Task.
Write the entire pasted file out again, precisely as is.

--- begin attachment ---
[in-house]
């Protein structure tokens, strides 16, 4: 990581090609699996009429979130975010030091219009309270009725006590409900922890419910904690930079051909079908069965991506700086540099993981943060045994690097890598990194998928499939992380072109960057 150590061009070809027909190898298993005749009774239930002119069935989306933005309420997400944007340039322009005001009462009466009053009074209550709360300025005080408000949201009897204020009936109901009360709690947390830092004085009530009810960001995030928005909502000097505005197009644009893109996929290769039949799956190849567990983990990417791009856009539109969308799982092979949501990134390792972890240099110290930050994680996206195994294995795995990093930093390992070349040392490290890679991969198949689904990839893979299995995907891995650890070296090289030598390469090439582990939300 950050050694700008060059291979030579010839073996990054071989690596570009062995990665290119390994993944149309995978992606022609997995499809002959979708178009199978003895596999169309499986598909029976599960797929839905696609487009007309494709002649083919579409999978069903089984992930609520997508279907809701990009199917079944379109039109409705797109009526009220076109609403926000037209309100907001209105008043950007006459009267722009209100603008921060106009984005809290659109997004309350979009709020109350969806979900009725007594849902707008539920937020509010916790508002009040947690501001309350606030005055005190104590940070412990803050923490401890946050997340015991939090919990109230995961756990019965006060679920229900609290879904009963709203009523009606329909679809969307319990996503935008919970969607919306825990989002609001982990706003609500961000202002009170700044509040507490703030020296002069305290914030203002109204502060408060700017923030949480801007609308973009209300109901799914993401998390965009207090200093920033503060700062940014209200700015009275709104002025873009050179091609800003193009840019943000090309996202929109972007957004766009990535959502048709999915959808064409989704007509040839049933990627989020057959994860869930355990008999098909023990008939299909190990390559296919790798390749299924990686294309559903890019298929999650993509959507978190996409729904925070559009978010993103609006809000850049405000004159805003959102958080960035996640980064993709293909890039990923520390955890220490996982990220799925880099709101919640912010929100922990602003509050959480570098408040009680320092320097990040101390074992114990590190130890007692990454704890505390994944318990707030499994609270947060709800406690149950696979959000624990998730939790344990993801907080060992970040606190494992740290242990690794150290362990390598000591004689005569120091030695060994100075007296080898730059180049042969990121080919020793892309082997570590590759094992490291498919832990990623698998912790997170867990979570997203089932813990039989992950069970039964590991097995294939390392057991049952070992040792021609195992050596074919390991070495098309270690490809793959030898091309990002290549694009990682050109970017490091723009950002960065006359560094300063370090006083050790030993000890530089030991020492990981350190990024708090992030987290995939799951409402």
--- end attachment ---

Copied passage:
[in-house]
């Protein structure tokens, strides 16, 4: 990581090609699996009429979130975010030091219009309270009725006590409900922890419910904690930079051909079908069965991506700086540099993981943060045994690097890598990194998928499939992380072109960057 150590061009070809027909190898298993005749009774239930002119069935989306933005309420997400944007340039322009005001009462009466009053009074209550709360300025005080408000949201009897204020009936109901009360709690947390830092004085009530009810960001995030928005909502000097505005197009644009893109996929290769039949799956190849567990983990990417791009856009539109969308799982092979949501990134390792972890240099110290930050994680996206195994294995795995990093930093390992070349040392490290890679991969198949689904990839893979299995995907891995650890070296090289030598390469090439582990939300 950050050694700008060059291979030579010839073996990054071989690596570009062995990665290119390994993944149309995978992606022609997995499809002959979708178009199978003895596999169309499986598909029976599960797929839905696609487009007309494709002649083919579409999978069903089984992930609520997508279907809701990009199917079944379109039109409705797109009526009220076109609403926000037209309100907001209105008043950007006459009267722009209100603008921060106009984005809290659109997004309350979009709020109350969806979900009725007594849902707008539920937020509010916790508002009040947690501001309350606030005055005190104590940070412990803050923490401890946050997340015991939090919990109230995961756990019965006060679920229900609290879904009963709203009523009606329909679809969307319990996503935008919970969607919306825990989002609001982990706003609500961000202002009170700044509040507490703030020296002069305290914030203002109204502060408060700017923030949480801007609308973009209300109901799914993401998390965009207090200093920033503060700062940014209200700015009275709104002025873009050179091609800003193009840019943000090309996202929109972007957004766009990535959502048709999915959808064409989704007509040839049933990627989020057959994860869930355990008999098909023990008939299909190990390559296919790798390749299924990686294309559903890019298929999650993509959507978190996409729904925070559009978010993103609006809000850049405000004159805003959102958080960035996640980064993709293909890039990923520390955890220490996982990220799925880099709101919640912010929100922990602003509050959480570098408040009680320092320097990040101390074992114990590190130890007692990454704890505390994944318990707030499994609270947060709800406690149950696979959000624990998730939790344990993801907080060992970040606190494992740290242990690794150290362990390598000591004689005569120091030695060994100075007296080898730059180049042969990121080919020793892309082997570590590759094992490291498919832990990623698998912790997170867990979570997203089932813990039989992950069970039964590991097995294939390392057991049952070992040792021609195992050596074919390991070495098309270690490809793959030898091309990002290549694009990682050109970017490091723009950002960065006359560094300063370090006083050790030993000890530089030991020492990981350190990024708090992030987290995939799951409402």